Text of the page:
We see the result in the angry, populistic spirit that pervades our politics. The House of Representatives is supposed to absorb and channel the passions of the people, providing the energy to drive government action, while other parts of the government react to what the House does. But what if the House is a self-licking ice cream cone that exists for the perpetual incumbency of its own members?
When we think of the dysfunction of Congress these days, we tend to first think of ideological friction between extremists in minority groups—particularly the House Freedom Caucus and the Congressional Progressive Caucus—and the more moderate members who tend to populate the leaderships of both parties.
For instance, Speaker Kevin McCarthy and Minority Leader Hakeem Jeffries both wanted to cut a deal on federal borrowing. But progressives wanted President Biden to invoke the 14th Amendment and ignore the debt ceiling entirely while some MAGA members wanted to hit the limit.
Neither ignoring or breaching the limit was tenable to the bipartisan majority, and both proposals carried the possibilities for real catastrophes for all Americans. These radical proposals had to be defeated, the normies thought. But by whom? Voting to increase the borrowing limit can be deadly in a Republican primary, while supporting any cuts to domestic spending can get a Democrat branded a sellout in their own intramurals.
So the rank and file outsourced the work to their leaders, “the four corners,” the House speaker, House minority leader, and Senate party leaders. The leaders and their staffs hammered out a deal with the White House and dropped the package—“must-pass”—in the laps of their members who would “hold their nose” and vote for it. They can tell the folks back home that they hate the way Congress works, but the other side is so awful this bad deal was the only way to avoid disaster. And if you wouldn’t mind clicking here to chip in another $25 to keep us in the fight…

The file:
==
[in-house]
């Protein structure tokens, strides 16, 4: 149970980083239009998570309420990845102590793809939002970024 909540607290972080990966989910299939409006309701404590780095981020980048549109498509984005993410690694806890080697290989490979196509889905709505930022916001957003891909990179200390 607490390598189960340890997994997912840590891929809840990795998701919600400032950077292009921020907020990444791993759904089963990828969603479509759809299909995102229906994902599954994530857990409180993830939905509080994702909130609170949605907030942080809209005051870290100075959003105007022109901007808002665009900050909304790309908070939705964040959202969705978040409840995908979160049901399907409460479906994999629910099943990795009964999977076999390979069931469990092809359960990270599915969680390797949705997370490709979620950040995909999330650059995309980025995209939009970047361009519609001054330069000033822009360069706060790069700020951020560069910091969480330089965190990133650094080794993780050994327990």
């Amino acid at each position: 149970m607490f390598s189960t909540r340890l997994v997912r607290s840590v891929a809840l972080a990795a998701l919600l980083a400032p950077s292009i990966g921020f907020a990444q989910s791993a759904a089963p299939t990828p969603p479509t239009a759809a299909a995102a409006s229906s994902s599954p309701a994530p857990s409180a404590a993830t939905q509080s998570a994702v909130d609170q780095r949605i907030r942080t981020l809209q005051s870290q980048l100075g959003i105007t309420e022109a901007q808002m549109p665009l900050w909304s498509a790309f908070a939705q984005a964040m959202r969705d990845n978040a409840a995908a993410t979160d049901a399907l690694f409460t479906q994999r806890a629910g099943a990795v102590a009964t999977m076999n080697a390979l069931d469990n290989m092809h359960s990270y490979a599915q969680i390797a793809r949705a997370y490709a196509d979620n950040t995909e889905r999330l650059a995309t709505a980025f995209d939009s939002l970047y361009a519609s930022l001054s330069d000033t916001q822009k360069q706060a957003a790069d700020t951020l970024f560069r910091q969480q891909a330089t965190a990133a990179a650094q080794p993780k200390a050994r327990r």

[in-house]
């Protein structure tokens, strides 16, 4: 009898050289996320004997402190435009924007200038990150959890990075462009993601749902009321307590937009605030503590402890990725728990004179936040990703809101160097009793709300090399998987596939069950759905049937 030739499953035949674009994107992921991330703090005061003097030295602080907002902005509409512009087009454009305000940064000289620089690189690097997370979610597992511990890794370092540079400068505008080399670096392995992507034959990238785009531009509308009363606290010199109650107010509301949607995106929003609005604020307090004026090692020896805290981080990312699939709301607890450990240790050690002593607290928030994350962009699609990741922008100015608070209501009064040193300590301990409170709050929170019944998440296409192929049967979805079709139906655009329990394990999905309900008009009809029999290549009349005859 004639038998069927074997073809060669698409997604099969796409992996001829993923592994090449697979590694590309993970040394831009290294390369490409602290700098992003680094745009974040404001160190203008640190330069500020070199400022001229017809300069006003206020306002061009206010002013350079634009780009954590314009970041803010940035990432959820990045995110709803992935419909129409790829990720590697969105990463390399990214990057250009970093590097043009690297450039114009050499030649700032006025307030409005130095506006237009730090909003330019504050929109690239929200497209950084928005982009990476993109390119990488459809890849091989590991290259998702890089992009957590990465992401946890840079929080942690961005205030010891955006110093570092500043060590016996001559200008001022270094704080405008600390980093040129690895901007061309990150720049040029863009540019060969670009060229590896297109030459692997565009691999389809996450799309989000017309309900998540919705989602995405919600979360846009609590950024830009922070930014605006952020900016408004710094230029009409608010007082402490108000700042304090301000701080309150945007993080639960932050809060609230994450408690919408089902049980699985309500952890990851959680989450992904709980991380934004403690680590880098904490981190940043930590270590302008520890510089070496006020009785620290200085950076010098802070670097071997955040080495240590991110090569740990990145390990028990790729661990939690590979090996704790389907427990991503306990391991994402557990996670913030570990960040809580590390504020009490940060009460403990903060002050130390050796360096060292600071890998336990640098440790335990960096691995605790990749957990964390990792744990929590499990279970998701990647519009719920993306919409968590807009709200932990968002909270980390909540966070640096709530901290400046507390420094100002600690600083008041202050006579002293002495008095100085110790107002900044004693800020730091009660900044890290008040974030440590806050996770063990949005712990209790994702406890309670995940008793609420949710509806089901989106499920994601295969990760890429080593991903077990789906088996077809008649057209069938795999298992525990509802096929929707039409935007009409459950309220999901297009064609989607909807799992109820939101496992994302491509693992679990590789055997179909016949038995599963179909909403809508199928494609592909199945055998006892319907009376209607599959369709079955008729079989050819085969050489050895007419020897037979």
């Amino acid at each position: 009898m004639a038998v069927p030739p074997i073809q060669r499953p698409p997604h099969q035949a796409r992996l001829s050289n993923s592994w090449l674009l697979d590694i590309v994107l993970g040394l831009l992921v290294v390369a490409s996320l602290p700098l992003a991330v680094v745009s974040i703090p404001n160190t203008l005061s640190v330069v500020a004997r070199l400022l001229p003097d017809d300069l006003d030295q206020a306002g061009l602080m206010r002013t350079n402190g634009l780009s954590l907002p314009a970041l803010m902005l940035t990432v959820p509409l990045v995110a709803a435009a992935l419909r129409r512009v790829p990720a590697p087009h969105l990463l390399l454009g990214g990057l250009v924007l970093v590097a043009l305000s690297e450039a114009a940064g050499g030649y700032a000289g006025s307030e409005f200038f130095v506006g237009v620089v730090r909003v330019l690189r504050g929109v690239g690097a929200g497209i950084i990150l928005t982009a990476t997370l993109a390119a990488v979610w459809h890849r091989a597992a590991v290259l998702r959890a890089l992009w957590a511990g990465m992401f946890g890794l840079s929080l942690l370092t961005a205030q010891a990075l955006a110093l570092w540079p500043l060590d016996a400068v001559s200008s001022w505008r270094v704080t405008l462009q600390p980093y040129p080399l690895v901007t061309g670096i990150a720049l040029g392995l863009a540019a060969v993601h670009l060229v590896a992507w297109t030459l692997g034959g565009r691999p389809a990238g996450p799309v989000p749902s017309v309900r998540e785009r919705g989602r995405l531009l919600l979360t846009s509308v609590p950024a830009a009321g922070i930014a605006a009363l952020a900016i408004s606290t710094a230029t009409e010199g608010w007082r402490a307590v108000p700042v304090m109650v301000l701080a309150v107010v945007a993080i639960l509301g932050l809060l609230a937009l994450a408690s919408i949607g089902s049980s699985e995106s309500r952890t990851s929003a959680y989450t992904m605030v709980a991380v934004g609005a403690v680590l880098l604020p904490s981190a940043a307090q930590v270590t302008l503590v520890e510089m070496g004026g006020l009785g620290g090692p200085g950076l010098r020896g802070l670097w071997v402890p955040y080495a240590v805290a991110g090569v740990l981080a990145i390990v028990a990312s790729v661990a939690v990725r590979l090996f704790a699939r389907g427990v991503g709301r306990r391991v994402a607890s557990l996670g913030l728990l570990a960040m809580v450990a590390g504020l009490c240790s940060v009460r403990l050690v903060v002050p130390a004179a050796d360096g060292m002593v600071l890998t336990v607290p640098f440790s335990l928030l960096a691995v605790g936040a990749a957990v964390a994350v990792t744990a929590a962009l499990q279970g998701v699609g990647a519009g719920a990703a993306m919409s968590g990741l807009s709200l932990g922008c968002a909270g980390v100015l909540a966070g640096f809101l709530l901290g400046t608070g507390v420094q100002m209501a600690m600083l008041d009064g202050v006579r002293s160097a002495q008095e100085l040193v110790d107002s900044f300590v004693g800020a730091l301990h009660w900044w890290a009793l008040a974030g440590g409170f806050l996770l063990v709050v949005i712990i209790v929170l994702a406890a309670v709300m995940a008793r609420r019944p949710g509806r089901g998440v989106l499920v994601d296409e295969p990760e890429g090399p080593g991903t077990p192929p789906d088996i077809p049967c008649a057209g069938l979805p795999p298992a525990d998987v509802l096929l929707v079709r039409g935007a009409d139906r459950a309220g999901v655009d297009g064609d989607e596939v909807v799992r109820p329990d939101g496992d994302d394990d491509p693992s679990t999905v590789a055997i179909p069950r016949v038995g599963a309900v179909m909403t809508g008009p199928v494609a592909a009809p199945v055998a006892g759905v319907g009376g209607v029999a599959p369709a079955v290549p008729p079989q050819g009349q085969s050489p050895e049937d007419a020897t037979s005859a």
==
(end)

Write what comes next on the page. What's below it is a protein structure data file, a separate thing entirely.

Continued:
The policy positions of the Freedom Caucus or the Progressive Caucus are so radical, the thinking goes, that the system has to be clamped down to prevent dangerous legislation. The result is that ideological radicalism is met with procedural radicalism. Rather than letting measures work their way through regular order and the many painful votes that might entail, lawmakers cede control to their leaders to cram and jam through bills constructed in secrecy and haste. Then it’s back to “messaging,” Congress-speak for covering their hindquarters.
Wallach doesn’t make the case here for term limits, but I certainly left his work more convinced than ever that members of Congress need a shot clock.
What he does argue very convincingly for, however, is opening Congress back up; and its members throwing off the cramped constraints devised by a series of legislative leaders in the past two decades that do far more to protect incumbents than to do the work of the republic.
Wallach concludes with a plea to the members of Congress themselves, asking them to break out of the gilded cages their leaders have built for them, and start daring to legislate.
“If you imagine yourself as a loyal soldier for your party, that isn’t enough. If you think breaking with your party leaders on some votes makes you a maverick, that isn’t enough,” he writes. “You owe your constituents more than your hard work, more than your determination to show up and vote the right way. You have an obligation to engage in politics.”